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Kindness from Strangers

The author of "Manhattan Miracle" marvels at how God places certain people in her path on the journey through widowhood.

By Anna Schmidt, Thiensville, Wisconsin

WEB EXCLUSIVE

Anna Schmidt is the author of "Manhattan Miracle," one of the two novellas set decades apart but connected by a common thread, in Love Finds You in the City at Christmas from Guideposts Books.

There are times in all our lives when God places us in the company of someone, whether a stranger, a long-ago friend, a coworker or a shopkeeper, and there is a message embedded in such encounters.

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In "Manhattan Miracle," Max Wolzak comes home from his third tour of duty in the Middle East over the Christmas holiday season and reconnects with Sarah, someone he knew as a teenager. He hasn’t seen this woman in years, so why now?

Max becomes involved with a group of homeless people who give him as much as he gives them. He also encounters a Middle Eastern man and his grandson, who thank him profusely for his service even though he has done nothing to directly affect their lives. This gratitude from strangers opens Max’s eyes and spurs him to make a life-changing decision.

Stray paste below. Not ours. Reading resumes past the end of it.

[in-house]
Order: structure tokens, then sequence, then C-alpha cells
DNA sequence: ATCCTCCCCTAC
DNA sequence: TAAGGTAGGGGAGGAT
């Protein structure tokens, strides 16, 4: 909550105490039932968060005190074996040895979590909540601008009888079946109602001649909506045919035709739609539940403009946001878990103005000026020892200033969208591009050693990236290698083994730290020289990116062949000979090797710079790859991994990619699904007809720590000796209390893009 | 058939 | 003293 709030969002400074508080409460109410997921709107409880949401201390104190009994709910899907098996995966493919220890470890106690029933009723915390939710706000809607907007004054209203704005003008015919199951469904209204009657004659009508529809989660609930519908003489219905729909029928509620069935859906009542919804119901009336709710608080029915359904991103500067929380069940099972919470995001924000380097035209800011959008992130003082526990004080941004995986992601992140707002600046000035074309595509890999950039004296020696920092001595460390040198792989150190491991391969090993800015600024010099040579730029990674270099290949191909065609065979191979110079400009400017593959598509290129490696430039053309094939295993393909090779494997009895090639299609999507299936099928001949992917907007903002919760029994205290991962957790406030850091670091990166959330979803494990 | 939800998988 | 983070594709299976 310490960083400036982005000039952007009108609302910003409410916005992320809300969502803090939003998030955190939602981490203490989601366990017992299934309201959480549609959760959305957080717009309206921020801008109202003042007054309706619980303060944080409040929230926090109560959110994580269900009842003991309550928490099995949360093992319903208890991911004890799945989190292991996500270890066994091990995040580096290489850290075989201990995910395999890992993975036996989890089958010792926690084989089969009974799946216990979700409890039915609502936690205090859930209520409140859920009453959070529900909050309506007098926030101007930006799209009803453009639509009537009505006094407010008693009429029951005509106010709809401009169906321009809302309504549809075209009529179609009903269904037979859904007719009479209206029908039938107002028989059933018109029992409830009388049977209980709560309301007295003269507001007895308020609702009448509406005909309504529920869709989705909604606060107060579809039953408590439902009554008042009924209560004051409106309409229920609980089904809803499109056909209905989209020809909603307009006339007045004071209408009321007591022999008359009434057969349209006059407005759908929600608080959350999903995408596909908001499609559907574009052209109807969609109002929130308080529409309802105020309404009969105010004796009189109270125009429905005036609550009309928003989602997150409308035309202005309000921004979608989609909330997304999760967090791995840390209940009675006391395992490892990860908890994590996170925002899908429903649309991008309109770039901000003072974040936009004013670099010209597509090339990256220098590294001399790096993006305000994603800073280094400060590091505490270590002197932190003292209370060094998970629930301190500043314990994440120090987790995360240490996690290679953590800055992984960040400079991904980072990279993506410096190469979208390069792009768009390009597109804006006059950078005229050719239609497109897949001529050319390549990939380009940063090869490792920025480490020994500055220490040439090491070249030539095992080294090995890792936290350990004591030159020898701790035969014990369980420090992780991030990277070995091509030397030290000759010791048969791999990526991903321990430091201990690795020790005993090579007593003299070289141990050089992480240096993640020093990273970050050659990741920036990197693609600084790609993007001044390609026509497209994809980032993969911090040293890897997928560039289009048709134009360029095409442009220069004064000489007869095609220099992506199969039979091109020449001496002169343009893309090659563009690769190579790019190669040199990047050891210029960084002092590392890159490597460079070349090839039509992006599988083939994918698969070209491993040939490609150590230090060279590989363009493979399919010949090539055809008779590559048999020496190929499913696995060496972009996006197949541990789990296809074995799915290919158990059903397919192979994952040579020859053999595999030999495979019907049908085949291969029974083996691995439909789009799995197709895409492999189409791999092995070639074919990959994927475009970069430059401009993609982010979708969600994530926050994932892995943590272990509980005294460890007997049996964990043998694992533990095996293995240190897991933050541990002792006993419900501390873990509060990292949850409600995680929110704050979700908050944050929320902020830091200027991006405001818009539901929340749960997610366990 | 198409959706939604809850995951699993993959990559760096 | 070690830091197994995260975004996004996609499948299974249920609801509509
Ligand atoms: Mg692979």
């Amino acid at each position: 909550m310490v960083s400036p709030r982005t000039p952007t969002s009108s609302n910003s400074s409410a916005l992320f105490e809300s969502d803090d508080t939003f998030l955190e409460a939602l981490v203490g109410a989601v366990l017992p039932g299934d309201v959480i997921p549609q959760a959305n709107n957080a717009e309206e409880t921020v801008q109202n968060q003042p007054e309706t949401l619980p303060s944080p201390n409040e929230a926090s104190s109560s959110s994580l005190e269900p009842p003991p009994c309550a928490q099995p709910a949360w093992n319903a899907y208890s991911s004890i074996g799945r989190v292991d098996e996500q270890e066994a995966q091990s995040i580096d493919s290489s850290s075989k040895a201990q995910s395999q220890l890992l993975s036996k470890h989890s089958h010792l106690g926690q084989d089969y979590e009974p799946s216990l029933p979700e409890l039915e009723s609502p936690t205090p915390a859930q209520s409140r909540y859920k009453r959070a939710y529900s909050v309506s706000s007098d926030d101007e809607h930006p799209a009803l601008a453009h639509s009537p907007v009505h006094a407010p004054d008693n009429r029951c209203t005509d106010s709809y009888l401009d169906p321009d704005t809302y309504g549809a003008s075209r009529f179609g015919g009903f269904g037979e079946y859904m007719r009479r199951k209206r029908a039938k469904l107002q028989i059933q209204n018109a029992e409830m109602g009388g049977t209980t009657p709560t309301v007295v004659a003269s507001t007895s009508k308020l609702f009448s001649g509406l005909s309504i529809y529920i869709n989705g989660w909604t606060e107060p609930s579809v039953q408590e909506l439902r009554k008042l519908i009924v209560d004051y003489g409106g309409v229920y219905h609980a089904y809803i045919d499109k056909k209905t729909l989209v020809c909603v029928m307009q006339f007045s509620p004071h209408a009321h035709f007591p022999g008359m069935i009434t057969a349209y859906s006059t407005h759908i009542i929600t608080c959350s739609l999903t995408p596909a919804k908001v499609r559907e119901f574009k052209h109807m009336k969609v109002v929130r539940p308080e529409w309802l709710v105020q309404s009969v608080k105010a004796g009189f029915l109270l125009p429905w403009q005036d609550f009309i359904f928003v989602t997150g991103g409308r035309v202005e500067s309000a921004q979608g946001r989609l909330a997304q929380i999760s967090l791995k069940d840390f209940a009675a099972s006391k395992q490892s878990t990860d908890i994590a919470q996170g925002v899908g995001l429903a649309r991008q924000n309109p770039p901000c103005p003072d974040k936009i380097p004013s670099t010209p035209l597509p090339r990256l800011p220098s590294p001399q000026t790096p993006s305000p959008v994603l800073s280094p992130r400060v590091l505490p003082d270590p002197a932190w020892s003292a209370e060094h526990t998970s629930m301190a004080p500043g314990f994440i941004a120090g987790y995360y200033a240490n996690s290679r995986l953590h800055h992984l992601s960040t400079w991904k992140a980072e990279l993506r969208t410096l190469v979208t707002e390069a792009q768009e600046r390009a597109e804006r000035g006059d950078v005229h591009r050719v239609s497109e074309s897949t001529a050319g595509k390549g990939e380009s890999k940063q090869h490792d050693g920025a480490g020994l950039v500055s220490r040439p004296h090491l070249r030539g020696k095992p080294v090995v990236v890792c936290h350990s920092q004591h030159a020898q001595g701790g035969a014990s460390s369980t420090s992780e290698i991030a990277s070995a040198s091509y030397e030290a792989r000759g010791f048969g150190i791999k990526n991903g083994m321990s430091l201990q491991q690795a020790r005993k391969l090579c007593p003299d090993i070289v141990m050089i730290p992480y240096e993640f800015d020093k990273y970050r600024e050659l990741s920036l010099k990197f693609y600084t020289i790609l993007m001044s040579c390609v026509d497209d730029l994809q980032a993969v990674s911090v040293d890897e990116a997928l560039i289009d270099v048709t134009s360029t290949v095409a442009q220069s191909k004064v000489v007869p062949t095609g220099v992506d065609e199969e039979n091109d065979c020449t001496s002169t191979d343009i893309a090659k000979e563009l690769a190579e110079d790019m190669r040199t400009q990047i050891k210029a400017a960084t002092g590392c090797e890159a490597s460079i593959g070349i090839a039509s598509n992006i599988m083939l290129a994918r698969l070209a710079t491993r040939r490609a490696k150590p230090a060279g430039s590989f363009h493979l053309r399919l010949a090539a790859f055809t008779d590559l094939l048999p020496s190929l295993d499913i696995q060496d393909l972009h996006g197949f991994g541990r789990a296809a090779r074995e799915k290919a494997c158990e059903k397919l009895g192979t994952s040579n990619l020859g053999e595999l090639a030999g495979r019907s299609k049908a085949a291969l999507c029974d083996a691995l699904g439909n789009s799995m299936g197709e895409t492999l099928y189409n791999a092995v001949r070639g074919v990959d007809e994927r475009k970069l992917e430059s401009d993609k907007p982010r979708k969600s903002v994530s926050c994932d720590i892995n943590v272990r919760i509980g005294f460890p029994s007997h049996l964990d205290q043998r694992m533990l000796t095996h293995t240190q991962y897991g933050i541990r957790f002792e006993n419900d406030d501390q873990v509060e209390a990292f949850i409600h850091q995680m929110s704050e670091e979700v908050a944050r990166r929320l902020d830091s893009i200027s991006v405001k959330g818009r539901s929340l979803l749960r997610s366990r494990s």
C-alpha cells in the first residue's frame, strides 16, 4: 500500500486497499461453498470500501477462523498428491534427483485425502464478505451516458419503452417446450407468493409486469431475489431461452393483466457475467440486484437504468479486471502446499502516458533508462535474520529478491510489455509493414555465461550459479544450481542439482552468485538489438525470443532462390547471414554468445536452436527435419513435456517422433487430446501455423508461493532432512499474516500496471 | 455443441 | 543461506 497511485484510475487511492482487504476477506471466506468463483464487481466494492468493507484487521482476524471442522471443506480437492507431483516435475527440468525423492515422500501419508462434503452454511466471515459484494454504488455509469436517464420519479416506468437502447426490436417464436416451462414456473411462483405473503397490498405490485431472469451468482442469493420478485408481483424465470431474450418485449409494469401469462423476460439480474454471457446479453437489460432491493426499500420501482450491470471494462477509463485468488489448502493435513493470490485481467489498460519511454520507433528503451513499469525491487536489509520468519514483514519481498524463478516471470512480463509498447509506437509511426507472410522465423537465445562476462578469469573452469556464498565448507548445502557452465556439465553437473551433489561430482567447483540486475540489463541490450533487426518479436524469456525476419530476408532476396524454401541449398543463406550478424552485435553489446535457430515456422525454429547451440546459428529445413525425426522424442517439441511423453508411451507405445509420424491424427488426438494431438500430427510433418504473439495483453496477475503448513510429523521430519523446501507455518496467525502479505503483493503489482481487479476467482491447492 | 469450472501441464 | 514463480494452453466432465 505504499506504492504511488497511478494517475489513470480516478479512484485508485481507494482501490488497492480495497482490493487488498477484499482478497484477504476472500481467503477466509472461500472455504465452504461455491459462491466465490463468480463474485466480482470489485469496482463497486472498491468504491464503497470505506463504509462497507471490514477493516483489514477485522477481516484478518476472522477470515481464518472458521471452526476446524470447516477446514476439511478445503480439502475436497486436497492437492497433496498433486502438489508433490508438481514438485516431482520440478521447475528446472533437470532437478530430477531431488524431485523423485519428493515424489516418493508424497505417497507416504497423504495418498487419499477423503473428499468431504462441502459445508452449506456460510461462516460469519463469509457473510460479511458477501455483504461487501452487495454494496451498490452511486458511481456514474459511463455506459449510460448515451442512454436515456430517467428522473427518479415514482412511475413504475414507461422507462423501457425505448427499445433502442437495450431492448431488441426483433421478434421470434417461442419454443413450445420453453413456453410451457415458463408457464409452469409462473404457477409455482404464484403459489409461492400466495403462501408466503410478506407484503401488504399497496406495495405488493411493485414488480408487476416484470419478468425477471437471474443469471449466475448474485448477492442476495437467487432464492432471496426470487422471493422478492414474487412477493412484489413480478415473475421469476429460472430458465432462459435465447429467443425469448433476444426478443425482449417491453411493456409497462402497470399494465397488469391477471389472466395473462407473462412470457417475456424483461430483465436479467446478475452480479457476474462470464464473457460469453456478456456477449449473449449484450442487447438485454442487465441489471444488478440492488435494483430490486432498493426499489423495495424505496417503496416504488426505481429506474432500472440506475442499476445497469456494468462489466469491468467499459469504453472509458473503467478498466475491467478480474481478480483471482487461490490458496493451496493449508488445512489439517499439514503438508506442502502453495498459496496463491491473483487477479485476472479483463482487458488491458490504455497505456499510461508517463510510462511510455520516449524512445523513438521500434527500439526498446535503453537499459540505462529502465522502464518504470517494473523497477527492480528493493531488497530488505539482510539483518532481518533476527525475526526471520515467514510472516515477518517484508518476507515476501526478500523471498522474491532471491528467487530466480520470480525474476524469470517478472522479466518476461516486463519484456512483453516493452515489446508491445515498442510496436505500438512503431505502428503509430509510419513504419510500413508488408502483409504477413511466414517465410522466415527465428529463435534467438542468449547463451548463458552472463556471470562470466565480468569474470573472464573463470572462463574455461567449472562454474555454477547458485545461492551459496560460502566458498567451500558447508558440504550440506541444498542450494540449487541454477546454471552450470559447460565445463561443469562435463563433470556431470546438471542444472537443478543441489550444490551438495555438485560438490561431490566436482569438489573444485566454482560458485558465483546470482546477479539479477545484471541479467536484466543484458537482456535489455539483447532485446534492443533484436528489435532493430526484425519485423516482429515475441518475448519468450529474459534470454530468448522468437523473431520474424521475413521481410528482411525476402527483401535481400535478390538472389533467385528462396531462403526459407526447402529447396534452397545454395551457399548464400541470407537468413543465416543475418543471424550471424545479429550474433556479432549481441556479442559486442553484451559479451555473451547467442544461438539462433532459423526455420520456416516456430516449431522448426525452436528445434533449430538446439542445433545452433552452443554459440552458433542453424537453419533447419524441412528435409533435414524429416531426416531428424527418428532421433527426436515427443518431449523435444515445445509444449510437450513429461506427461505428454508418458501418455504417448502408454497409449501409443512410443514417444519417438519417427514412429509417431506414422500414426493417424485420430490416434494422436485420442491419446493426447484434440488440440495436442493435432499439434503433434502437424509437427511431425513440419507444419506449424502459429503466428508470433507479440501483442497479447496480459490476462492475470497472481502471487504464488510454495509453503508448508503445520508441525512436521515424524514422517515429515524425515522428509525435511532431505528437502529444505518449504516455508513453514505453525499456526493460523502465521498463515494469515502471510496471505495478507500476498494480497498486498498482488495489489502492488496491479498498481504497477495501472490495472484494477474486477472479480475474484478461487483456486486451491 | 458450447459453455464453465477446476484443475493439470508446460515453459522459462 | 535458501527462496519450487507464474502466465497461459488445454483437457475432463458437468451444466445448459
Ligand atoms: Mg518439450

I can relate to Max’s experience. As my husband came to the final days of his life, we had many such encounters, including a former high school classmate of his (a man I had never met until I attended a reunion with my husband) who made it his purpose to bring lunch and visit weekly. After my husband's death this man and his wife continued to call me and take me to supper and check in.

Around this time I began attending a weekly music series, where I ran into a person I barely knew from church. He is a hiker and nature lover and after seeing me that day he e-mailed me with “three places I often go when I need some alone time.” His suggestions were wonderful and in the year-plus that has passed since I became a widow I have gone to those places and found peace and comfort.

Such experiences have opened my eyes (and my heart) to the possibilities that lie in our willingness to accept that God can "speak" to us through others, and that has made this journey through widowhood that I am traveling more bearable.

Anna Schmidt is the author of more than 20 works of historical and contemporary fiction. She has found some solace blogging about her journey through widowhood.